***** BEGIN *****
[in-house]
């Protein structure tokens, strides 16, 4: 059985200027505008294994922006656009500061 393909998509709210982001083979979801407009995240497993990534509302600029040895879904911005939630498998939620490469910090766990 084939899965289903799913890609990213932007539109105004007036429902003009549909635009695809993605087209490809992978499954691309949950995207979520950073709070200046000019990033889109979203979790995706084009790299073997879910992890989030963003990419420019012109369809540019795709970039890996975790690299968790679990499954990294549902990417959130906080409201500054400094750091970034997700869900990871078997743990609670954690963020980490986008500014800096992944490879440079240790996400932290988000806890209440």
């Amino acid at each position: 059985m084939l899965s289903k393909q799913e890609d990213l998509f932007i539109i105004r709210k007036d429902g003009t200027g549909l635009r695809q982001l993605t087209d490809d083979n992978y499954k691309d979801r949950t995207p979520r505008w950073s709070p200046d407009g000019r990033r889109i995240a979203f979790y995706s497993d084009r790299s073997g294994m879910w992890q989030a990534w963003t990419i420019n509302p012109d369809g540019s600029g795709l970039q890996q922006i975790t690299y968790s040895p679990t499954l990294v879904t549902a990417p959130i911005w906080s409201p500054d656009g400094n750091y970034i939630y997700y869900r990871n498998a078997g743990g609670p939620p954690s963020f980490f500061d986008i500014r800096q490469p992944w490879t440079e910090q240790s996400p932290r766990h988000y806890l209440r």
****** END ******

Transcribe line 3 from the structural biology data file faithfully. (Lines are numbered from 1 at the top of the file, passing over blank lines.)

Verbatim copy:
């Amino acid at each position: 059985m084939l899965s289903k393909q799913e890609d990213l998509f932007i539109i105004r709210k007036d429902g003009t200027g549909l635009r695809q982001l993605t087209d490809d083979n992978y499954k691309d979801r949950t995207p979520r505008w950073s709070p200046d407009g000019r990033r889109i995240a979203f979790y995706s497993d084009r790299s073997g294994m879910w992890q989030a990534w963003t990419i420019n509302p012109d369809g540019s600029g795709l970039q890996q922006i975790t690299y968790s040895p679990t499954l990294v879904t549902a990417p959130i911005w906080s409201p500054d656009g400094n750091y970034i939630y997700y869900r990871n498998a078997g743990g609670p939620p954690s963020f980490f500061d986008i500014r800096q490469p992944w490879t440079e910090q240790s996400p932290r766990h988000y806890l209440r």